Roma pilgrims call on France to stop stigmatisation
Roma people gathering for a major pilgrimage in the southwestern Romanian town of Costesti on Wednesday called on France to stop stigmatising the minority.
"When a person of Roma ethnicity commits an infraction, you never talk about the individual, you just generalise," said Florin Cioaba, the self-titled "King of the Roma".
France has come in for heavy criticism after the expulsions of nearly 1,000 Roma to Bulgaria and Romania since the government of President Nicolas Sarkozy launched a high profile security crackdown in June.
"It's a shame. Especially since it is France, a democratic country which has laid the foundations of the European Union, which talks about human rights but violates them," said Cioaba at the pilgrimage for St Mary which was attended by thousands of Roma.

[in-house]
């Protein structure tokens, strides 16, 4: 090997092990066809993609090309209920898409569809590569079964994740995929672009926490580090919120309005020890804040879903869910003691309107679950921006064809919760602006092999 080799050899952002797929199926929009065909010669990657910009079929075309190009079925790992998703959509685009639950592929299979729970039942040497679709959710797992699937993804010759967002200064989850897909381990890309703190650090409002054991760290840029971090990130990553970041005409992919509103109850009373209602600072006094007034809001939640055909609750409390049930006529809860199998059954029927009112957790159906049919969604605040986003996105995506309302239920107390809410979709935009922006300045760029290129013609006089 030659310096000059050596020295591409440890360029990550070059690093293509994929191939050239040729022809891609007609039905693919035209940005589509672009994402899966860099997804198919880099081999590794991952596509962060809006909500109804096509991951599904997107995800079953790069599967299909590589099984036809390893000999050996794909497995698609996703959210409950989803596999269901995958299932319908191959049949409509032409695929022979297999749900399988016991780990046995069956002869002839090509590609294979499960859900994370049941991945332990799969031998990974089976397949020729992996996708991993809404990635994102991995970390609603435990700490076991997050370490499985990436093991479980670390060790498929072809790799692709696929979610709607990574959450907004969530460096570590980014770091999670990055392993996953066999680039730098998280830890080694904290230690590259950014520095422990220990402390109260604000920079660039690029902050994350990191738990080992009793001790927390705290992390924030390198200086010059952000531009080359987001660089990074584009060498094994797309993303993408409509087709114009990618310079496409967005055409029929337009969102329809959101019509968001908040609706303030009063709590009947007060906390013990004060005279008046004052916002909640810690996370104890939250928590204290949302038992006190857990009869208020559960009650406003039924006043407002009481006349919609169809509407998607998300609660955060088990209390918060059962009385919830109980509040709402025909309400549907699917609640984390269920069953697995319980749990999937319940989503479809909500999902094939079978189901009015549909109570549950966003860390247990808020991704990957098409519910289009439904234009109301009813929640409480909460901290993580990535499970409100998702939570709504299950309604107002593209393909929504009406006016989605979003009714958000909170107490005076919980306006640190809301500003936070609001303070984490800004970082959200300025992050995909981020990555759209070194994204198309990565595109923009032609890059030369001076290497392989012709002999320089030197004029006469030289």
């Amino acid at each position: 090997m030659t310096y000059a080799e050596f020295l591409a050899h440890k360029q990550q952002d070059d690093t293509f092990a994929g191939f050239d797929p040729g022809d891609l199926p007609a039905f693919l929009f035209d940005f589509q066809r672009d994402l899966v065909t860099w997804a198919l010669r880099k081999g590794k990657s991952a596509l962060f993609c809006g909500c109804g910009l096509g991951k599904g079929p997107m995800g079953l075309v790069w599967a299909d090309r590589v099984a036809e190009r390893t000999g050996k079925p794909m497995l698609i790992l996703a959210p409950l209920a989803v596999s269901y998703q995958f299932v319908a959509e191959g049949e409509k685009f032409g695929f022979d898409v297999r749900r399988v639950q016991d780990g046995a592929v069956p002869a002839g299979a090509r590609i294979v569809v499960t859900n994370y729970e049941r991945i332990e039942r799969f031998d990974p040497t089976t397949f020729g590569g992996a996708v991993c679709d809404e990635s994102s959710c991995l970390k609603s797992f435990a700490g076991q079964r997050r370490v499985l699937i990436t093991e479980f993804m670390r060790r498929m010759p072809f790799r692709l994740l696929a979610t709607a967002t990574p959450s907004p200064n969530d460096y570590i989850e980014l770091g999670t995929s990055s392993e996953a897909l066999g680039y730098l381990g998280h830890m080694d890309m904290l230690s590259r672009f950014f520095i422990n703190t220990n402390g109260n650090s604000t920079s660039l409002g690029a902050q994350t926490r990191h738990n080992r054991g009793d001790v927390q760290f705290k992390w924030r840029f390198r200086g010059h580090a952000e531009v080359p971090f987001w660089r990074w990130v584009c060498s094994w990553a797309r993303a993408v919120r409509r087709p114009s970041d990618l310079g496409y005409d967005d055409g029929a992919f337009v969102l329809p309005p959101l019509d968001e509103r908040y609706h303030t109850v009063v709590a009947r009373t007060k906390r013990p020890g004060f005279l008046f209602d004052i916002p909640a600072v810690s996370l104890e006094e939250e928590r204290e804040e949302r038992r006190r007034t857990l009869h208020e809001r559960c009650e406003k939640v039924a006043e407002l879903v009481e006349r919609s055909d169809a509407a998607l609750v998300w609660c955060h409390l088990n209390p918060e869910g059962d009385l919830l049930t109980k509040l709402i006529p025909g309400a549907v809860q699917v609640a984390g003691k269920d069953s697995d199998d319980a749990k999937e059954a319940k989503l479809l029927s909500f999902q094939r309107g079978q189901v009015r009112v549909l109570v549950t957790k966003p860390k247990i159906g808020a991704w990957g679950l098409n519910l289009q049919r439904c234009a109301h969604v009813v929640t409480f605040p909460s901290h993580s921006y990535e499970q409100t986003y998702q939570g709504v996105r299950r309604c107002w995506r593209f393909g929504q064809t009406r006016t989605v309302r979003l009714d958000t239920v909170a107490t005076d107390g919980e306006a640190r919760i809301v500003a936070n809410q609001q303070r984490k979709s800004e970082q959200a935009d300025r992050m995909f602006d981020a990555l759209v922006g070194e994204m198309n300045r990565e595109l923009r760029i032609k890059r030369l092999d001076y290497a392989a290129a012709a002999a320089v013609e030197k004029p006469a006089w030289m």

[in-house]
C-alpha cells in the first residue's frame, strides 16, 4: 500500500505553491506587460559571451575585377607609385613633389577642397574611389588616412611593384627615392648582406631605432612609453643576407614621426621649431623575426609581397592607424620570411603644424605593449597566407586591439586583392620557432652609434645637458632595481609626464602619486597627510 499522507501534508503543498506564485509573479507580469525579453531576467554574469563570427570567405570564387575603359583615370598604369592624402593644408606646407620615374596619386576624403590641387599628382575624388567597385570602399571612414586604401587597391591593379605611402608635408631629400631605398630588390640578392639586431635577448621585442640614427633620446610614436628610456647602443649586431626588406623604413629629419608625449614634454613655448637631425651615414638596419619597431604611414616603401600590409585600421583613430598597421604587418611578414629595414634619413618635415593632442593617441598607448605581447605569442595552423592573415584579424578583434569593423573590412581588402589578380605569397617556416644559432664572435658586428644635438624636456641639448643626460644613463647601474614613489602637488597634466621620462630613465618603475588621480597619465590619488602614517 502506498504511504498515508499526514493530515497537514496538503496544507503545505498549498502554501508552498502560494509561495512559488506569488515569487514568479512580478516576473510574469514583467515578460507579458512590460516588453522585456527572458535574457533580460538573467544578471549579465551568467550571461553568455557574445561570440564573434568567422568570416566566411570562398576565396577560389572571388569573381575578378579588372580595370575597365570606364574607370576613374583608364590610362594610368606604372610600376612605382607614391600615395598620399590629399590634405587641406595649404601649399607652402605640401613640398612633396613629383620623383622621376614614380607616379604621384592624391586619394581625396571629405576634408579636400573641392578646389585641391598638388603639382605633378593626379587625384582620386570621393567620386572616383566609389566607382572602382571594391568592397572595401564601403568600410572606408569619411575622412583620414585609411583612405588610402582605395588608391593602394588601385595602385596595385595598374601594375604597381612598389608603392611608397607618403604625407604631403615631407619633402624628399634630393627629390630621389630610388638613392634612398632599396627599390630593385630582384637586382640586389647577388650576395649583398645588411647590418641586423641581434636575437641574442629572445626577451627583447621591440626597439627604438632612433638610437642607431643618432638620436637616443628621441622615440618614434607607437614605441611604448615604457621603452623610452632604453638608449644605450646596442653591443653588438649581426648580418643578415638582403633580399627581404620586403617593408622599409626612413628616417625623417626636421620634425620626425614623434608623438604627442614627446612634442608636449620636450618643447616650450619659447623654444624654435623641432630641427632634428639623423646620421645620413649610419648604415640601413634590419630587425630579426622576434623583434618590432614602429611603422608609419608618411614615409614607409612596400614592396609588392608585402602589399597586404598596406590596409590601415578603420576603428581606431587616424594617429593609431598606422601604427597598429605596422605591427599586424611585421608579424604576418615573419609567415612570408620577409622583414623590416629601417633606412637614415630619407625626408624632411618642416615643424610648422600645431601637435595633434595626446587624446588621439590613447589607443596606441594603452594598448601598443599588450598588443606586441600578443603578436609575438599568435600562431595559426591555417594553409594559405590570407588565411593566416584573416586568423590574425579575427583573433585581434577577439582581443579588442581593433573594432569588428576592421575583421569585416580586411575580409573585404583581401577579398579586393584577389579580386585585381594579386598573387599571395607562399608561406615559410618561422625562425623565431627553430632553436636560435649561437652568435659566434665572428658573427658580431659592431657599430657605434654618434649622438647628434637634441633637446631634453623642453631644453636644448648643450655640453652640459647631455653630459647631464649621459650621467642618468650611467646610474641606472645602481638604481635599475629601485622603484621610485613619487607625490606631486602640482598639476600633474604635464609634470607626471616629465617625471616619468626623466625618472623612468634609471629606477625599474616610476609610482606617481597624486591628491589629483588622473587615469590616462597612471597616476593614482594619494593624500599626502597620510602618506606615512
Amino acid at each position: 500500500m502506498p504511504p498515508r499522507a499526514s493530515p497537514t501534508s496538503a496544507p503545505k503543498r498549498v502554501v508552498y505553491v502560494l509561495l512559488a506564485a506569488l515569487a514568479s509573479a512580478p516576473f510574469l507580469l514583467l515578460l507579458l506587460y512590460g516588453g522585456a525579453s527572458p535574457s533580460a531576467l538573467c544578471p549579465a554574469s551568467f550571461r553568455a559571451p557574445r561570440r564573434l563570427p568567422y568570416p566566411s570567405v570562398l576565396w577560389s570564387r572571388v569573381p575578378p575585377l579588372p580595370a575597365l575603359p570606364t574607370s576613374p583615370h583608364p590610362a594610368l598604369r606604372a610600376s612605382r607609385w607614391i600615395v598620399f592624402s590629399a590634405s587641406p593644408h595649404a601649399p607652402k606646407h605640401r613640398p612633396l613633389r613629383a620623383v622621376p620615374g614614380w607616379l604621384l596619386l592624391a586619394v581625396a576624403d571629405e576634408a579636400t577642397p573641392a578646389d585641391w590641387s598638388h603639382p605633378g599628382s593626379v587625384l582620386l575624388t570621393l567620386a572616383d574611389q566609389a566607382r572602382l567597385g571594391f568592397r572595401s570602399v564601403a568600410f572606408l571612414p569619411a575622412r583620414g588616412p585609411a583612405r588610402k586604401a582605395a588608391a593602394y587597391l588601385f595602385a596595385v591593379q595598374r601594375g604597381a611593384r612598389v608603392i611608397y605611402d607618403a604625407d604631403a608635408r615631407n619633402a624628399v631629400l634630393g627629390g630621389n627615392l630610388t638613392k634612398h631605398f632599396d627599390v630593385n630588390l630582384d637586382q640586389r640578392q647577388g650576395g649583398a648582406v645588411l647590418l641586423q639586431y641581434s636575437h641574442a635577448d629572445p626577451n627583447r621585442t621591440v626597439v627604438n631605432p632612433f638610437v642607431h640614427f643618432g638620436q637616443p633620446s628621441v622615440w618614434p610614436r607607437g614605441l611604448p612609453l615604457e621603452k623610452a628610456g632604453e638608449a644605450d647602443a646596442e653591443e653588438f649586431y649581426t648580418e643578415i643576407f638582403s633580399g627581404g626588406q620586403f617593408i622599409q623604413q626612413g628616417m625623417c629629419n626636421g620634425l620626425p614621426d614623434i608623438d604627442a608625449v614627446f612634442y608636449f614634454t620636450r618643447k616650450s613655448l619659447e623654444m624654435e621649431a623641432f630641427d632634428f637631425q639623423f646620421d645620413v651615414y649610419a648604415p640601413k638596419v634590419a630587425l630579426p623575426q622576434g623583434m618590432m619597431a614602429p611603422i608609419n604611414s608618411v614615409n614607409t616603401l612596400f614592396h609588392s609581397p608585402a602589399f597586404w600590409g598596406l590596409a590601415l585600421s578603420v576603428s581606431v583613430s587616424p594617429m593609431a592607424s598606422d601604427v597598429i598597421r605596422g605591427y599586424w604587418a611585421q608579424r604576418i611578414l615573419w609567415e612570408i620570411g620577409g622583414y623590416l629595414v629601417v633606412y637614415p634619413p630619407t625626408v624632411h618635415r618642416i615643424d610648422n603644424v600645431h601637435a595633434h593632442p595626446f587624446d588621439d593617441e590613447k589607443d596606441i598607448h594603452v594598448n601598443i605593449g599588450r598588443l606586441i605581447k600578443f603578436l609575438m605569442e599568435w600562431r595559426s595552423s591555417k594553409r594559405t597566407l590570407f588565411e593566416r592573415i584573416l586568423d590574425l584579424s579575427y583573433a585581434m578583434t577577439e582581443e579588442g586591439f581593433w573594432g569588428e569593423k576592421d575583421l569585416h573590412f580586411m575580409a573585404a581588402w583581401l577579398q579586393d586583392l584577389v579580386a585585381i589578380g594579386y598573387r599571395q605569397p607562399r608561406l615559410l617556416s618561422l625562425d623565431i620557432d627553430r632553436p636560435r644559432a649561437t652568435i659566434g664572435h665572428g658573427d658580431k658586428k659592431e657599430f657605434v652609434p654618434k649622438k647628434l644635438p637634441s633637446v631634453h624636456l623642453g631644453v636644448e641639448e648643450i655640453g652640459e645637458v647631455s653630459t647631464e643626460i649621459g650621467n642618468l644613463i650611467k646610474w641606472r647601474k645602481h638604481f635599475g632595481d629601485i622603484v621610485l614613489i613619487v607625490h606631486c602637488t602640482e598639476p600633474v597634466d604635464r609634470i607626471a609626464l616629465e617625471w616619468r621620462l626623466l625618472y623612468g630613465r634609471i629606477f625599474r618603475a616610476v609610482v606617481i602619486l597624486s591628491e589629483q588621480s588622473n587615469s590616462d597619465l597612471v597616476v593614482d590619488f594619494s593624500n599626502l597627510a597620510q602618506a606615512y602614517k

On Thursday, French Immigration Minister Eric Besson will travel to Bucharest to discuss the expulsions with senior Romanian officials including Prime Minster Emil Boc.
"I hope that what is happening in France will not be a spark for what will happen in the rest of Europe, (especially) in Spain and Italy where the Roma are well integrated and working," said Alecu Ionel, president of the Roma Alliance.
Roma at the pilgrimage who had lived in France complained of being tarred with the same brush as criminals.
"I don't understand why Roma are seen like this in France. Me, I worked morning to night at markets and festivals, it was very hard," said Angela, a 56-year-old woman who was selling clothes at the event.
Florina, a 37-year-old who also would not give her last name, said she had accepted a 300 euros (380 dollars) payment from France to leave the country.
"The French are good people. They helped us, gave us clothes, something to eat," said Florina, who lived in a makeshift hut near Paris and made a living collecting scrap metal and begging.
"Those who do bad things should be punished, but not everybody," she said.
© 2010 AFP